In the earlier blog article, we discussed the meaning of the term “Starship”; itself a joining of the two separate words “star” and “ship”. There are many types of Starships depending on whether they are robotic or crewed, slow or relativistic, precursor missions or full interstellar, small payloads or entire world ships. In this article we continue the examination of this term to help us to understand its meaning. This series of articles, “The Starship Travellers” is really a philosophical exploration of the meaning of the term “Starship”. Let’s briefly examine how the nautical world categorises its different types of vessels.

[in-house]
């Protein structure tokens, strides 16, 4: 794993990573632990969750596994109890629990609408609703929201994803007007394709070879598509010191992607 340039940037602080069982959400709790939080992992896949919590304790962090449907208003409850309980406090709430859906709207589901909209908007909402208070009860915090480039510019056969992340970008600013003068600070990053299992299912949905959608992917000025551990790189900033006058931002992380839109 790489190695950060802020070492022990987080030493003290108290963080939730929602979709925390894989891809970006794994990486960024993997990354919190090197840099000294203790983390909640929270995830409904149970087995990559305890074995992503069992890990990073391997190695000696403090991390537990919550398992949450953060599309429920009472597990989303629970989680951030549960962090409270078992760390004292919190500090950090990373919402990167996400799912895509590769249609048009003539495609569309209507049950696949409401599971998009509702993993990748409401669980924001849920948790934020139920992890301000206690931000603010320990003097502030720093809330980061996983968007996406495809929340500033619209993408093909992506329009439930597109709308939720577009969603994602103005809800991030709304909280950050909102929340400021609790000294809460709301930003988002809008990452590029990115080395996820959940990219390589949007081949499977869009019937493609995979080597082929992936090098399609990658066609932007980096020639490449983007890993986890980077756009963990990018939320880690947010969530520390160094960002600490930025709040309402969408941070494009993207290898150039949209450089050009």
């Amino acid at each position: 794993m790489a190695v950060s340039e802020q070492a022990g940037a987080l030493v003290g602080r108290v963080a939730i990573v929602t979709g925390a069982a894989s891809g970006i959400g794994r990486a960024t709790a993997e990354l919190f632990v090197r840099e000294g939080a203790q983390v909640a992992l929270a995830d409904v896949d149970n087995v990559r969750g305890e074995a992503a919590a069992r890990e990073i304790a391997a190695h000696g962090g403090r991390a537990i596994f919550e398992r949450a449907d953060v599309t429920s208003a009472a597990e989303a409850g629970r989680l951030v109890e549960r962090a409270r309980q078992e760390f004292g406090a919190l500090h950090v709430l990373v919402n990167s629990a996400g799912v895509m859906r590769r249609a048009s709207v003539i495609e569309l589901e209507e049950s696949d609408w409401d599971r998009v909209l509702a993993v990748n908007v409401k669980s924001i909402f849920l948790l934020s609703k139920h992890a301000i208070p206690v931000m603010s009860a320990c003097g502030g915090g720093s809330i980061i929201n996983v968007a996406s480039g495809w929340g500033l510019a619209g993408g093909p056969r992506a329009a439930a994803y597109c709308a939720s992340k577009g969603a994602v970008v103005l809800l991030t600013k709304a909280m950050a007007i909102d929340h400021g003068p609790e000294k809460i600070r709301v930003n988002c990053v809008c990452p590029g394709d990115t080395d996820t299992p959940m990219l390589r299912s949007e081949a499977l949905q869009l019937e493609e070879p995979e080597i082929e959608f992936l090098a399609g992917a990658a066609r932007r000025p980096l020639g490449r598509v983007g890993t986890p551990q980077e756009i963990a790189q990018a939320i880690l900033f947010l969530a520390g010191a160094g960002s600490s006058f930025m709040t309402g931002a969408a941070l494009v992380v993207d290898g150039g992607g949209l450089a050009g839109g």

Firstly, there are different types depending on the type of waterway they are intended for. Some are designed for lakes, rivers, canals, oceans. Some are ferries, some are cargo carriers, and some are pleasure cruises. What all these vessels have in common is some form of hull, based on the simple requirement that in order for it to float, its weight must be less than that of the water that it displaces. The type of vessel will lead to the type of hull requirement, from a catamaran to a trimaran for example. They may have a wooden hull for pleasure craft, steel for commercial vessels, Aluminium for fast vessels and composite materials for some types of sailboats and pleasure craft. There are even concrete hulled vessels. These vessels also have an assortment of propulsion systems, which are usually either human propelled such as rowing, sailing such as by the use of a sail hoisted on an erect mast, and mechanical propulsion systems such as by the use of a motor or engine turning a propeller in steam driven engines or gas turbine engines. Recently, mechanical engines have also included nuclear propulsion systems, particularly for warships and icebreakers. There are also many variations on the types of propellers that a ship may have. The vessel would typically be steered by either some paddles or a rudder, which generates a lateral force to turn the craft. These can be manual or electro-hydraulic systems. Often the propulsion system and the steering are linked, such as in the use of an outboard motor and specific types of sails. All of these different elements will lead to the decision over whether to classify a water going vessel a boat or ship for example. In general a ‘ship’ is considered to be a large buoyant marine vessel, distinguished from boats based on its size and cargo or passenger capacity.